Joe Bugel easily could have followed his buddy Joe Gibbs into retirement after last season, a year in which their Washington Redskins endured star safety Sean Taylor's murder and the loss of the right side of the offensive line before Week 2 ended.
But surrendering to tough times isn't like Bugel, who was fired as coach of both the Phoenix Cardinals and the Oakland Raiders but soon returned to his true calling with the men in the trenches.
"I love the guys I'm coaching," Bugel said. "This will be our fifth year together. They keep me vibrant. They keep me young. I'm having a good time, I really am. I've always loved it here. Washington's a great place to coach."
So at 68 on a staff headed by a boss 13 years his junior, Bugel begins his 42nd year of coaching, his 31st in the NFL and his 14th with the Redskins.
"Coach Gibbs had other things that motivated him, but football is what Joe and I do," said 66-year-old tight ends coach Rennie Simmons, the other link to the first Gibbs era in Washington. "I know the two years that Buges was home [after the San Diego Chargers let him go when they changed staffs after the 2001 season], his wife was close to kicking him out of the house. Joe and I both feel good and the older you get the more you appreciate the game. He hasn't changed from the first time we were here together, and these players feel the same way about him as those guys did back then."
Indeed, chatting about their coach with the 30-somethings on Bugel's line is like talking to the Hogs of Russ Grimm, Joe Jacoby and Jeff Bostic about him. Buges remains Head Hog. As he trots from one field to another during training camp, his linemen follow like 300-pound ducklings trailing Mama Duck. Make that Daddy Duck.
"Buges is like a dad to us," said right guard Randy Thomas, starting his fifth season under Bugel. "He gets the best out of you. He has taught me to be relentless, to set the tempo of the game."
Hearing that Bugel said he will coach until he's 100, right tackle Jon Jansen, another fifth-year student, volunteered to play long enough to make that happen.
"Buges can't go nowhere," Thomas said. "He loves the game too much and he loves us too much."
While Bugel became famous with the Hogs, who boasted second-year players Grimm, Jacoby and Mark May and third-year man Bostic, these days he prefers more seasoned players. Hence, the lineup of: left tackle Chris Samuels, who turns 31 Sunday; left guard Pete Kendall, 35; center Casey Rabach, 31 in September; and Thomas and Jansen, both 32. Backups Jason Fabini and Todd Wade, who started 24 games between them last season after Thomas and Jansen went down, turn 34 and 32, respectively, by Halloween.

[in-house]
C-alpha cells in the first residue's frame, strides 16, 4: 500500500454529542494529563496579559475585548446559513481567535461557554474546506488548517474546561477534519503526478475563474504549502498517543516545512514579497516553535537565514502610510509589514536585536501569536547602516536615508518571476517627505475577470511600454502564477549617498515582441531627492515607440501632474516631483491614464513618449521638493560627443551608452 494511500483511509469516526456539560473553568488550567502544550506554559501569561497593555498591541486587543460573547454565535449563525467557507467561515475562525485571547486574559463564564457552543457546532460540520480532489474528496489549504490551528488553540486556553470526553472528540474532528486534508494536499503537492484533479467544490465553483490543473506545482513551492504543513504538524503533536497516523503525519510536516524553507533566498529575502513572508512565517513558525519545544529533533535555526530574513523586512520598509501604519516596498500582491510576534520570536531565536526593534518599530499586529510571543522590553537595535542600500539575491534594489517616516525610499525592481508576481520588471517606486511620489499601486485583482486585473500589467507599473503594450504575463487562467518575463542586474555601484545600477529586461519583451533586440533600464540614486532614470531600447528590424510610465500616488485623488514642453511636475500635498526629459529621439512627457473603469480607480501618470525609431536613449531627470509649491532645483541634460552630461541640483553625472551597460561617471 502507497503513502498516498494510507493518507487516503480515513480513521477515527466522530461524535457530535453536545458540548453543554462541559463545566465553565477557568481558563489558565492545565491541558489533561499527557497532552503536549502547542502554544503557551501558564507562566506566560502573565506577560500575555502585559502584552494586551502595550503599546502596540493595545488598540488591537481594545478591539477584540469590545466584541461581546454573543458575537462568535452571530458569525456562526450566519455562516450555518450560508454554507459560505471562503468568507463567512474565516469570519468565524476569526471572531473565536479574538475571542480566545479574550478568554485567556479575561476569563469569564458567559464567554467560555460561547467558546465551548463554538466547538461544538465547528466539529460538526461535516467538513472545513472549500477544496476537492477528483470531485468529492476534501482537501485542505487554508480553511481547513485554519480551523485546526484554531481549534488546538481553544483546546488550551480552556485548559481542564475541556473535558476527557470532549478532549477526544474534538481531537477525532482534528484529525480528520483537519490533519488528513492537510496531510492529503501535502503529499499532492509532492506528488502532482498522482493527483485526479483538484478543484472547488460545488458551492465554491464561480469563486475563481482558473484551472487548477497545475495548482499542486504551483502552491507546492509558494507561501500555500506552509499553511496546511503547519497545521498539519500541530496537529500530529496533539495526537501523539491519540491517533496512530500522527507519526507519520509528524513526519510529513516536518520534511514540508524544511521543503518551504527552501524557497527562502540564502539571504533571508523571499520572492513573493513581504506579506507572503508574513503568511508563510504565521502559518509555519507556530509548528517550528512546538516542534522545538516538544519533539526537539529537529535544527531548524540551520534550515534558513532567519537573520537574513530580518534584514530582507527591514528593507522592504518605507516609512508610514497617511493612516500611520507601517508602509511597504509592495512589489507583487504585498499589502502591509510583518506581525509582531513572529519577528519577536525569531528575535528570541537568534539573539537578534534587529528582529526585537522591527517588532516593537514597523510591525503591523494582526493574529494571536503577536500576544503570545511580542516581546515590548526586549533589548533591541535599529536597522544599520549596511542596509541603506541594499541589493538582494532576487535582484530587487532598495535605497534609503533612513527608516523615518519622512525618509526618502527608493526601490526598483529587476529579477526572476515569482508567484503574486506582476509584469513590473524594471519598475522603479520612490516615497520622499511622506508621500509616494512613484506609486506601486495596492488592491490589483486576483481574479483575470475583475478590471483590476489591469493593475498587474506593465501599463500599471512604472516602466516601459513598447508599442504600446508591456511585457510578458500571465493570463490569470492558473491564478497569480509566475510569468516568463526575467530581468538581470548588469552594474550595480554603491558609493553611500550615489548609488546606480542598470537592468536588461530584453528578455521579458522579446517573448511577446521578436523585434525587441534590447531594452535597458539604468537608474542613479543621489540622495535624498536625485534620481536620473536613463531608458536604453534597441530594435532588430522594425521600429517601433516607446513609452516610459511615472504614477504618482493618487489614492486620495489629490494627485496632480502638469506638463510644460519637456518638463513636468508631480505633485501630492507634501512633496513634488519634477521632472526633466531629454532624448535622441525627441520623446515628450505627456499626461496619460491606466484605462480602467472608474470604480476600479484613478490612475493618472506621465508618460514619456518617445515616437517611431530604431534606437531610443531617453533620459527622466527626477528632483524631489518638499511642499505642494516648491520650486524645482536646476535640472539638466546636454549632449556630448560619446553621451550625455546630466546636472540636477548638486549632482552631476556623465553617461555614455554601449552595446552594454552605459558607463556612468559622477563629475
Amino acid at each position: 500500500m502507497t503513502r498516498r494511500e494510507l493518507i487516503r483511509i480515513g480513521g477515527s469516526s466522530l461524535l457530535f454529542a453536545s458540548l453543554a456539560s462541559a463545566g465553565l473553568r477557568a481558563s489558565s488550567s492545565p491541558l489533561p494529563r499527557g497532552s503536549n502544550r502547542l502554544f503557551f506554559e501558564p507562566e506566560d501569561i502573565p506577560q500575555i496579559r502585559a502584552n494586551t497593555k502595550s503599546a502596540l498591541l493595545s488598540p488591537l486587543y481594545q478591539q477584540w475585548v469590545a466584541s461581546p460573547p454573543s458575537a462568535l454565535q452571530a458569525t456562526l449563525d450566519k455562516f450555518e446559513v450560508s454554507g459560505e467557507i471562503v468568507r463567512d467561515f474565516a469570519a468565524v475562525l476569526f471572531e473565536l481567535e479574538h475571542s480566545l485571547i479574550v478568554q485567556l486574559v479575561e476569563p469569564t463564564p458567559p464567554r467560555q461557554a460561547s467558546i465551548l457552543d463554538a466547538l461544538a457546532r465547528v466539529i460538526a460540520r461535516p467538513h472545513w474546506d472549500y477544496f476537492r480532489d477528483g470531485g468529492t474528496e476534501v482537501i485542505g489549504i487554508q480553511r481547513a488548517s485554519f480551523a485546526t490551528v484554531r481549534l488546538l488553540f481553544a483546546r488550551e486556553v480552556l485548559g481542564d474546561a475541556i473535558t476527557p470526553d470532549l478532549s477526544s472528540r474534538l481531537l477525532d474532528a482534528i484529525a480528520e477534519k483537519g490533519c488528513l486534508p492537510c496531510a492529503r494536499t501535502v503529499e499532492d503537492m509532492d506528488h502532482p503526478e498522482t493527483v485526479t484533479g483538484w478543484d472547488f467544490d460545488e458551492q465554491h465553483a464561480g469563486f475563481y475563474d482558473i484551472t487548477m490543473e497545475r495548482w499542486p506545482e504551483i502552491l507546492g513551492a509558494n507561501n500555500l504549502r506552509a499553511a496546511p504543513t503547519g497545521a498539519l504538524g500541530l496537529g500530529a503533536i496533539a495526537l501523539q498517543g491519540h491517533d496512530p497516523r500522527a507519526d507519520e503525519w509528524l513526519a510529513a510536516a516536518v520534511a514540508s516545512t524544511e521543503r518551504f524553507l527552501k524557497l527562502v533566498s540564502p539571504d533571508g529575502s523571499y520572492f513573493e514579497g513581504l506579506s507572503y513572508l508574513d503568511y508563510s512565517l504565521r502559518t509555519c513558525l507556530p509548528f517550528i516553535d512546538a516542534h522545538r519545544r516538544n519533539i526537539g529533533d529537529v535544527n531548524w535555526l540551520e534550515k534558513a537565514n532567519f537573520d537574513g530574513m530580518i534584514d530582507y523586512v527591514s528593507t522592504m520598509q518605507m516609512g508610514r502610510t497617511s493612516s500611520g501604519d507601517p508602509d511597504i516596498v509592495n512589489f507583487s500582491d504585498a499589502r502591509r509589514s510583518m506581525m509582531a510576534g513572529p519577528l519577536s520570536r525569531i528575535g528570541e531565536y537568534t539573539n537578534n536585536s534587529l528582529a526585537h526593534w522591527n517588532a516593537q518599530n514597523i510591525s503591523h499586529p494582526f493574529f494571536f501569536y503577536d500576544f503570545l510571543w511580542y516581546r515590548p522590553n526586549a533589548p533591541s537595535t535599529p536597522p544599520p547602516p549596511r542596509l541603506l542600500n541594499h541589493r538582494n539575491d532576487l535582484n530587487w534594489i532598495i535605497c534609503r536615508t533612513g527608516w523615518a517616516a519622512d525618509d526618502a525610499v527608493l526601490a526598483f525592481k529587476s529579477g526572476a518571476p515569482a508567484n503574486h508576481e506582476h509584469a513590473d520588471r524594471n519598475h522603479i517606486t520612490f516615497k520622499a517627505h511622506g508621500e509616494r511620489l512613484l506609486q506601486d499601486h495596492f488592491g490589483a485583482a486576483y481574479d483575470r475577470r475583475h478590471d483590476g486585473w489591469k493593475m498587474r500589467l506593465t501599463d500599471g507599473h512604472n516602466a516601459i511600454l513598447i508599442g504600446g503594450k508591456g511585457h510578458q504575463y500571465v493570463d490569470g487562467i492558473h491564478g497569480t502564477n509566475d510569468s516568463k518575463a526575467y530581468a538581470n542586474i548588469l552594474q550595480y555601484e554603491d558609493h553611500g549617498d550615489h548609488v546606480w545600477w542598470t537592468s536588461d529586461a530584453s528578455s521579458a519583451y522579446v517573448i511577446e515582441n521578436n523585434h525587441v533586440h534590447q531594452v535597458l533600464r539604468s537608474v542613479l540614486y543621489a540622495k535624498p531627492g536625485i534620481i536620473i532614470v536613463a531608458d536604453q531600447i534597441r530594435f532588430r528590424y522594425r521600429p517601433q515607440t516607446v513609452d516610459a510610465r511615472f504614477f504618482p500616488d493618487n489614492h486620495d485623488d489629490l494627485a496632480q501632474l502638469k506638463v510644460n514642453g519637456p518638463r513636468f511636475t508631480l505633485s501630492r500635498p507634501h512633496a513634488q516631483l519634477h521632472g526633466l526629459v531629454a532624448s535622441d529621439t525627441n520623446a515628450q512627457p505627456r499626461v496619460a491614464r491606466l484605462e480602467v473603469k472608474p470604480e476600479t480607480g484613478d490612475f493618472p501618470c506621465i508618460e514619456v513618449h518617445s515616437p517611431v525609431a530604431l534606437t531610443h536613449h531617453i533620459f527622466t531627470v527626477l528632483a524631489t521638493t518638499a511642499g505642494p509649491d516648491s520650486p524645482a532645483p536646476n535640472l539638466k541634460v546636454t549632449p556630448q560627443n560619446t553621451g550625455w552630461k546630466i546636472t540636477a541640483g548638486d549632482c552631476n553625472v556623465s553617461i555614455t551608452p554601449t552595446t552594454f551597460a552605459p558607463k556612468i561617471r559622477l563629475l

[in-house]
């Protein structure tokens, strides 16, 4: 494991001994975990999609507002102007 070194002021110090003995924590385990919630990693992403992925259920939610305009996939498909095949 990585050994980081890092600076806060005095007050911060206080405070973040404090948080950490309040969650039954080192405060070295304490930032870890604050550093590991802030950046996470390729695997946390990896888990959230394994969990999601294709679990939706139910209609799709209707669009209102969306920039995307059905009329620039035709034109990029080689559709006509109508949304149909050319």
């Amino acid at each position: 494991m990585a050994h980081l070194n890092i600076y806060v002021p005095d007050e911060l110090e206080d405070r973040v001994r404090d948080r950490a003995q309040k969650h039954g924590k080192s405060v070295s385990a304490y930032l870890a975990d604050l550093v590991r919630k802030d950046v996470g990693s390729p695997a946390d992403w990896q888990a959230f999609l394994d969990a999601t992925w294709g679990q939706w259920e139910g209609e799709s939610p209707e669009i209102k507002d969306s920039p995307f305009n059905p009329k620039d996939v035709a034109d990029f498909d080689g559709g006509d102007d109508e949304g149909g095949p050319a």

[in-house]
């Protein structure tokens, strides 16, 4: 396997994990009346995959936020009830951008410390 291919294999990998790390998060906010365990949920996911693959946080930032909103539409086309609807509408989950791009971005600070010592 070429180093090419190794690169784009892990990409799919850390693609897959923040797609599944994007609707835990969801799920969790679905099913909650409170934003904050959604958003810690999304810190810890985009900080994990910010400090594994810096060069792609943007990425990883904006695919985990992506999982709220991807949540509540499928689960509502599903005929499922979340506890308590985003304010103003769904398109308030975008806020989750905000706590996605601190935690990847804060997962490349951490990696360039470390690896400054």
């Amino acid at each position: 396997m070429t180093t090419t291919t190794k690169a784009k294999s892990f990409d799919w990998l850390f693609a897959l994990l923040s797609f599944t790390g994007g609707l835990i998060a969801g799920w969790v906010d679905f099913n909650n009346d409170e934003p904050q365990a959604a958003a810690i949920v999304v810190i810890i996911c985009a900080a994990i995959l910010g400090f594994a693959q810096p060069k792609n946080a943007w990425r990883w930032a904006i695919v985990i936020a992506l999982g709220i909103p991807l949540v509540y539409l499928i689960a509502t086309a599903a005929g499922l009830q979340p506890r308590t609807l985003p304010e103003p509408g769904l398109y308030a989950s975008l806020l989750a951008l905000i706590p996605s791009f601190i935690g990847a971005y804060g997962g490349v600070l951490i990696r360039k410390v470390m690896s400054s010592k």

"I like veteran guys, I really do," Bugel said. "They're smart. They've been in the system. You can't worry about age. It's how their health is and how they can play. Some of these young kids are up-down, up-down. A lot of those guys get saucer eyes. Going up against [six-time Pro Bowl defensive end] Jason Taylor, they probably want to get his autograph."
Coach Jim Zorn, who visited Bugel's Cardinals training camp as a rising assistant coach at Utah State, raved about his line coach's enthusiasm and teaching ability and said he hoped to be so upbeat and intense after so many years of practices and meetings.
"[Joe has] an aptitude of teaching excellent technique and for earning the respect of players," Zorn said. "There isn´t anyone on our staff who has more respect than Joe Bugel. He really kind of just walks around and you just want to be around him."
That's in part because Bugel loves to tell stories about the good old days - "I'm not used to these 80[-man roster limits]. We used to have 150. We had scout teams for scout teams. We never ran out of linemen. Those were fun days. Now there's rules." However, Bugel mostly uses the past to benefit the present. For example, he said he learned to coach in 1974, the season he worked for Ohio State legend Woody Hayes.
Recalled Bugel, "[Woody said], 'Teach what he can't do. Don't keep working on things he's great at. [Learn] what is his weakness and just beat on that every single day. Chris [Samuels] was always a good pass blocker, but he was a head-ducker. I said, 'You're going to learn how to run-block if it takes us 24 hours a day. If you listen, you'll become a complete player.' He bought into that. Now he's one of the best drive-blockers in the league. If you help 'em and they become good, they'll eat out of the palm of your hand."
Bugel, while recognized as one of the greatest line coaches ever, posted a 20-44 record from 1990 to 1993 as coach of the ever-hapless Cardinals and 4-12 in his lone year with the Raiders (1997). But after more than four decades in the business, Bugel knows how to build a winner.
"I think our team realizes that talent doesn't just win; you've gotta have chemistry," said Bugel, who owns Super Bowl rings from the 1982 and 1987 Redskins. "You can't build chemistry. The players have to do that. It took a lot of tragedies, but the [2007 Redskins] finally realized that you had to be [close]. We've got the same team right now, a real good locker room. These guys are able to practice good together. We don't have any [jerks] out there."
And out there, the field, is where Bugel still belongs. Zorn, who brought in new men to coach the running backs and help with the quarterbacks, wanted Bugel to remain in charge of the linemen. In fact, Zorn allowed Bugel to keep all his terminology. He didn't want to force a new system on a coach and players who helped produce a top-12 rushing offense and an average of 26 sacks allowed in each of the last three seasons.
"I think I'm doing something good to be around that long," Bugel said. "I love it. I still do. The teaching aspect is good. Get players who listen and you're in good shape."